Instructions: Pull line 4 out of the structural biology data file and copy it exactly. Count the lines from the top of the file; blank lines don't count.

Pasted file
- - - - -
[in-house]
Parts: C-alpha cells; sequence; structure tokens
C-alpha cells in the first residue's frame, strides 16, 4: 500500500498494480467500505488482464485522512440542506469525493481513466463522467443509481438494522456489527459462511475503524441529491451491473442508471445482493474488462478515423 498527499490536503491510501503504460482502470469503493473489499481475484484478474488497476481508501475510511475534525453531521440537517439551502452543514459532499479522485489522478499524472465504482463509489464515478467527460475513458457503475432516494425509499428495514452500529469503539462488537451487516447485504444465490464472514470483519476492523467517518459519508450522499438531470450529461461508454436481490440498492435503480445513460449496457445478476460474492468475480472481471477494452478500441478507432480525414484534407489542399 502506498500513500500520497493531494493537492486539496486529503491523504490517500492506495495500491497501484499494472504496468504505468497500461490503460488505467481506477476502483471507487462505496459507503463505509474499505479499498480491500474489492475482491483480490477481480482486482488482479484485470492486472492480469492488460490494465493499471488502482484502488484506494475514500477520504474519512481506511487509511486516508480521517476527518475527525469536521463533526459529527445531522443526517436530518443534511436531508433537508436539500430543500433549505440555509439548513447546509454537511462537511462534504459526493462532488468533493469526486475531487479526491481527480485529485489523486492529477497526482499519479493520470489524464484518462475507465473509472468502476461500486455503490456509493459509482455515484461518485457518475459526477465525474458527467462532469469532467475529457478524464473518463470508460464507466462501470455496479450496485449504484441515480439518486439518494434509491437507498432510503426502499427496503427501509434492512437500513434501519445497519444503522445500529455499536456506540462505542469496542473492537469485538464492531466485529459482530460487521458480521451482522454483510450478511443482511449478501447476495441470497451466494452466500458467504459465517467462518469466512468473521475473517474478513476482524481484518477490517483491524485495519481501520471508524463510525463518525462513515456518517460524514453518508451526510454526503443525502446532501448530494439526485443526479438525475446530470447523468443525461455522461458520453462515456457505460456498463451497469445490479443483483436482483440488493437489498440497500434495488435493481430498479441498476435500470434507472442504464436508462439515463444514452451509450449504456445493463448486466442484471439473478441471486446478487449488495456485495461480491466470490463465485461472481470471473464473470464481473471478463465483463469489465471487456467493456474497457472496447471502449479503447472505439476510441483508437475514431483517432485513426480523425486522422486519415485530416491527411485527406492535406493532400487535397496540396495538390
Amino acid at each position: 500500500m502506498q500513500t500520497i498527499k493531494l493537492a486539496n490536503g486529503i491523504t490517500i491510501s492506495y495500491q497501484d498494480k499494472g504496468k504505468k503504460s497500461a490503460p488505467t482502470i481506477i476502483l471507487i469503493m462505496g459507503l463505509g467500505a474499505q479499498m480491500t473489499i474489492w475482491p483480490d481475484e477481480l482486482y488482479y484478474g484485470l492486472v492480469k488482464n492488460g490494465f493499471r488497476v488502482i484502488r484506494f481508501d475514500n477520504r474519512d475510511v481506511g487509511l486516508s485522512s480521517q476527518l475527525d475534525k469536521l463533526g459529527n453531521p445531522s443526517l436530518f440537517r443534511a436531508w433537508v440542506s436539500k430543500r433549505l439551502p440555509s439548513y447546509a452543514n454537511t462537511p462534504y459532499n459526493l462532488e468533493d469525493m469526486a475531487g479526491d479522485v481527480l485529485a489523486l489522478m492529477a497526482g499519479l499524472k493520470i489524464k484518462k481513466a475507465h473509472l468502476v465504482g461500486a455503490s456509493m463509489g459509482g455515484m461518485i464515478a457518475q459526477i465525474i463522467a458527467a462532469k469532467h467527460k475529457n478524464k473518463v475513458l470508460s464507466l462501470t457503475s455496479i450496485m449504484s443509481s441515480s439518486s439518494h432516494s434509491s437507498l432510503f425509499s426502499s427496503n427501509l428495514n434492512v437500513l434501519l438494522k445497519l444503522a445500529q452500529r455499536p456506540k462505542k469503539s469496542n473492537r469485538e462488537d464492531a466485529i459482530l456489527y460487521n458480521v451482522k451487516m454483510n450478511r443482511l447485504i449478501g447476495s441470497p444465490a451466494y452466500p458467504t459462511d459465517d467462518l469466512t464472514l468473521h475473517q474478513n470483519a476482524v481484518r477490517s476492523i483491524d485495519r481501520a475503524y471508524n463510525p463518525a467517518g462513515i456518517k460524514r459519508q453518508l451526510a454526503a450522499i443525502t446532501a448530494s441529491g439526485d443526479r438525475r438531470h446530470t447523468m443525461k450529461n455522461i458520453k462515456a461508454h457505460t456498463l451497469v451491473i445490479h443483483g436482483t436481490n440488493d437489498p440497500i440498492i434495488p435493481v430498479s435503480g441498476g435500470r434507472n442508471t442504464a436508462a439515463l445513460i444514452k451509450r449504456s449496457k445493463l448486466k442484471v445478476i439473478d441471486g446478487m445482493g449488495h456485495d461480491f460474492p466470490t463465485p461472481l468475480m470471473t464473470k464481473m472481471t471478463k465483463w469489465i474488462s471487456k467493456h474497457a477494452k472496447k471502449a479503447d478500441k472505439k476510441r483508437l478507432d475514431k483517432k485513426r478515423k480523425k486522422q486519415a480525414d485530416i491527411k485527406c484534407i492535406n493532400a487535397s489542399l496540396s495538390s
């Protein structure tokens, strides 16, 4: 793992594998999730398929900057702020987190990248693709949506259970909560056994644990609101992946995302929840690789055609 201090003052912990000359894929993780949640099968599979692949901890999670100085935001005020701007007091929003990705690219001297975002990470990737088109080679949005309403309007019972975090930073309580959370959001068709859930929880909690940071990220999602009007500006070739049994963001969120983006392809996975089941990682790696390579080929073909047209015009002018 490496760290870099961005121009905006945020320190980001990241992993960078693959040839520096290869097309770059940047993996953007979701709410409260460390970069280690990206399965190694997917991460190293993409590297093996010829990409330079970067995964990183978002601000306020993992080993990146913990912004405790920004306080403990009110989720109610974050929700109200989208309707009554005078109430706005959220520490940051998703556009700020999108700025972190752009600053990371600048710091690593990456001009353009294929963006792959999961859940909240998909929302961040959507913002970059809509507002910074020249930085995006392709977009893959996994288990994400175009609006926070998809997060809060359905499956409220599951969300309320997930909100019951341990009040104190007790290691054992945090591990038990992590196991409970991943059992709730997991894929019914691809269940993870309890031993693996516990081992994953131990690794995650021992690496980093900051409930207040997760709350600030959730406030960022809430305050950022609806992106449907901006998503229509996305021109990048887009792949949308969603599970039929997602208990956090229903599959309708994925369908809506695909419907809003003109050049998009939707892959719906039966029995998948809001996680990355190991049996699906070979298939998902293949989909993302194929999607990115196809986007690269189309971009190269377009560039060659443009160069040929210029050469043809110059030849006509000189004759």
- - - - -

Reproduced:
Amino acid at each position: 500500500m502506498q500513500t500520497i498527499k493531494l493537492a486539496n490536503g486529503i491523504t490517500i491510501s492506495y495500491q497501484d498494480k499494472g504496468k504505468k503504460s497500461a490503460p488505467t482502470i481506477i476502483l471507487i469503493m462505496g459507503l463505509g467500505a474499505q479499498m480491500t473489499i474489492w475482491p483480490d481475484e477481480l482486482y488482479y484478474g484485470l492486472v492480469k488482464n492488460g490494465f493499471r488497476v488502482i484502488r484506494f481508501d475514500n477520504r474519512d475510511v481506511g487509511l486516508s485522512s480521517q476527518l475527525d475534525k469536521l463533526g459529527n453531521p445531522s443526517l436530518f440537517r443534511a436531508w433537508v440542506s436539500k430543500r433549505l439551502p440555509s439548513y447546509a452543514n454537511t462537511p462534504y459532499n459526493l462532488e468533493d469525493m469526486a475531487g479526491d479522485v481527480l485529485a489523486l489522478m492529477a497526482g499519479l499524472k493520470i489524464k484518462k481513466a475507465h473509472l468502476v465504482g461500486a455503490s456509493m463509489g459509482g455515484m461518485i464515478a457518475q459526477i465525474i463522467a458527467a462532469k469532467h467527460k475529457n478524464k473518463v475513458l470508460s464507466l462501470t457503475s455496479i450496485m449504484s443509481s441515480s439518486s439518494h432516494s434509491s437507498l432510503f425509499s426502499s427496503n427501509l428495514n434492512v437500513l434501519l438494522k445497519l444503522a445500529q452500529r455499536p456506540k462505542k469503539s469496542n473492537r469485538e462488537d464492531a466485529i459482530l456489527y460487521n458480521v451482522k451487516m454483510n450478511r443482511l447485504i449478501g447476495s441470497p444465490a451466494y452466500p458467504t459462511d459465517d467462518l469466512t464472514l468473521h475473517q474478513n470483519a476482524v481484518r477490517s476492523i483491524d485495519r481501520a475503524y471508524n463510525p463518525a467517518g462513515i456518517k460524514r459519508q453518508l451526510a454526503a450522499i443525502t446532501a448530494s441529491g439526485d443526479r438525475r438531470h446530470t447523468m443525461k450529461n455522461i458520453k462515456a461508454h457505460t456498463l451497469v451491473i445490479h443483483g436482483t436481490n440488493d437489498p440497500i440498492i434495488p435493481v430498479s435503480g441498476g435500470r434507472n442508471t442504464a436508462a439515463l445513460i444514452k451509450r449504456s449496457k445493463l448486466k442484471v445478476i439473478d441471486g446478487m445482493g449488495h456485495d461480491f460474492p466470490t463465485p461472481l468475480m470471473t464473470k464481473m472481471t471478463k465483463w469489465i474488462s471487456k467493456h474497457a477494452k472496447k471502449a479503447d478500441k472505439k476510441r483508437l478507432d475514431k483517432k485513426r478515423k480523425k486522422q486519415a480525414d485530416i491527411k485527406c484534407i492535406n493532400a487535397s489542399l496540396s495538390s